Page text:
The US military is preparing to enter the age of electric aviation.

The US Air Force (USAF) recently took possession of its first-ever electric aircraft charging station, which Vermont-based aerospace start-up Beta Technologies installed at Eglin AFB in Florida.


Source: Beta Technologies

Electric aircraft developer Beta Technolgies installed the first-ever electric aircraft charging station on a US military installation under a partnership with the US Air Force’s AFWERX technology incubator. The company’s Alia aircraft will deploy to Eglin for testing in the coming weeks

Beta on 14 September said the proprietary, level 3 fast charging station will be used to support on-site electric vehicle experimentation by the USAF. The developer of electric aircraft has been under contract with the service’s AFWERX technology incubator since 2020, under the Agility Prime electric aviation initiative.

“Charging station installation is a critical step to unleash test and experimentation,” says Major Anthony Zartman, team lead at AFWERX for Agility Prime. “Two charging test sites will be set up by the end of the calendar year, marking the first multi-modal charging capabilities for the air force.”

Beta plans to deploy one of the company’s experimental Alia aircraft to Eglin this autumn, where the fully-electric vehicle will be used to “assess the viable mission sets and applicability of Beta’s electric aircraft and chargers”.

The start-up is developing the crewed, all-electric Alia design in conventional and vertical take-off and landing (eVTOL) variants. The USAF awarded Alia military airworthiness approval in 2021 under the Agility Prime programme.

The designation has allowed Beta to begin crewed flights of its experimental aircraft, including the electric aerospace industry’s only qualitative evaluation sorties made with uniformed test pilots from the US Army and USAF.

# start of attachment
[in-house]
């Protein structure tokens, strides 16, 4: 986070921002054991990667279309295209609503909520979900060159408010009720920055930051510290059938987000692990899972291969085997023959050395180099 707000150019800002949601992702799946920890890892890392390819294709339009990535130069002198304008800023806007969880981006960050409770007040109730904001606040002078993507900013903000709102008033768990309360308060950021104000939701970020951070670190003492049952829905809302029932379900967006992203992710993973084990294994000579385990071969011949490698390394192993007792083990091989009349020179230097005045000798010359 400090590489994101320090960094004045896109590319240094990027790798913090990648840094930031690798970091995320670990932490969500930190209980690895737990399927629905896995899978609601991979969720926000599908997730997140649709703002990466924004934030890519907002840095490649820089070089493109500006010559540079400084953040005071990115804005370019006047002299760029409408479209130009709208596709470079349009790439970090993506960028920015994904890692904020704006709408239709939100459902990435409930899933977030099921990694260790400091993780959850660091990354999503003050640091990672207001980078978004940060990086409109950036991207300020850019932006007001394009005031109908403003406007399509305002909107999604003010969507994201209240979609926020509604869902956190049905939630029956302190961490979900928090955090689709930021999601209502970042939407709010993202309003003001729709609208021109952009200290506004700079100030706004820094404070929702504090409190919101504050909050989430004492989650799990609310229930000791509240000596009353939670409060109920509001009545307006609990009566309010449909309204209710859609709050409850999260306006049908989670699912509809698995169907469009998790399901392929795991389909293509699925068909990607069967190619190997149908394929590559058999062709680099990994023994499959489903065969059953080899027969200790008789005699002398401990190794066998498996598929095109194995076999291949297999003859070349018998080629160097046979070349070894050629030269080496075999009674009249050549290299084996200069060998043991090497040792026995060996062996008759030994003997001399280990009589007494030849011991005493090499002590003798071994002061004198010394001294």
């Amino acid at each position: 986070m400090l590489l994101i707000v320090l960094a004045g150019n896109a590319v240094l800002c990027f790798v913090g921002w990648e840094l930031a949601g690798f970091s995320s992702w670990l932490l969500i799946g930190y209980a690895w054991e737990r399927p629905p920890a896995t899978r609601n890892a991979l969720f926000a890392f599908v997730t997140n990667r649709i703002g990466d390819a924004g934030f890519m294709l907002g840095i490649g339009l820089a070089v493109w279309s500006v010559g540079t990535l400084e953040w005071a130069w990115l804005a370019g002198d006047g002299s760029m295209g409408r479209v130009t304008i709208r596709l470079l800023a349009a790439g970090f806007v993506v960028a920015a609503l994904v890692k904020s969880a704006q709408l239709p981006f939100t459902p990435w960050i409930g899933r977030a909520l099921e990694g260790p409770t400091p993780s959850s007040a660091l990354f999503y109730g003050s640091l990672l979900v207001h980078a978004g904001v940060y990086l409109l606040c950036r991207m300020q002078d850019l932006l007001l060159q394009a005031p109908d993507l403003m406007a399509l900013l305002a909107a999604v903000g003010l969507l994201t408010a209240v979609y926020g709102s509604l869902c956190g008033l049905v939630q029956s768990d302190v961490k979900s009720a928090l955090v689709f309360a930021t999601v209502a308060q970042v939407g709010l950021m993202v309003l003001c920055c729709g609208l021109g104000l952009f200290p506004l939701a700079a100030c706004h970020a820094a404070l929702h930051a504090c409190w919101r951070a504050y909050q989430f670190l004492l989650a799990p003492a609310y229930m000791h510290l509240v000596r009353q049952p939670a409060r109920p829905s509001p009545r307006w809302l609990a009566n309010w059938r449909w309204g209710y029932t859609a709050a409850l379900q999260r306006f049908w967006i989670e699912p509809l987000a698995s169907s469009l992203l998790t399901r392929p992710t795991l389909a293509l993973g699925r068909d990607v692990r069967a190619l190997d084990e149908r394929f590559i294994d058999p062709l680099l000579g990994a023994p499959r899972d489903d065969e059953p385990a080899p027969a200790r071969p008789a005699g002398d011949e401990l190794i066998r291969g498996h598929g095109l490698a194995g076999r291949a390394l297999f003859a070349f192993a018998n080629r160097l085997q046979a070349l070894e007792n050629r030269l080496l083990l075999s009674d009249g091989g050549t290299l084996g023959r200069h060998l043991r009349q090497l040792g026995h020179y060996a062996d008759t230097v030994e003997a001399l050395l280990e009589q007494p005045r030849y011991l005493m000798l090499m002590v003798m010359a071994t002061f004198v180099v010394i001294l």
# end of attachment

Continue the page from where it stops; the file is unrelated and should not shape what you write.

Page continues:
Beta says the recently installed charger will be capable of fully charging an aircraft in less than an hour. The Eglin facility is Beta’s 13th active charging station in the USA, with the company developing an additional 55 such sites across the eastern half of the country.

“The installation of this charger is an enabling step as the Department of Defense looks to transition to a more sustainable fleet,” says Beta founder and chief executive Kyle Clark. “We look forward to using it to charge our aircraft later this year during planned on-base experimentation with the air force.”

In addition to military usage, Beta is also pursuing type certification for Alia with US civil regulators at the Federal Aviation Administration. The company says it anticipates a 2025 entry into service for the conventional take-off Alia variant, with approval for the eVTOL Alia coming in 2026.

Beta plans to begin full-scale aircraft production this year at the company’s manufacturing facility in South Burlington, Vermont.

The company has order commitments for up to 350 Alias from customers including US freight delivery service UPS, Dublin-headquartered helicopter lessor LCI, New York area urban air mobility provider Blade and Texas-based vertical lift services provider Bristow Group.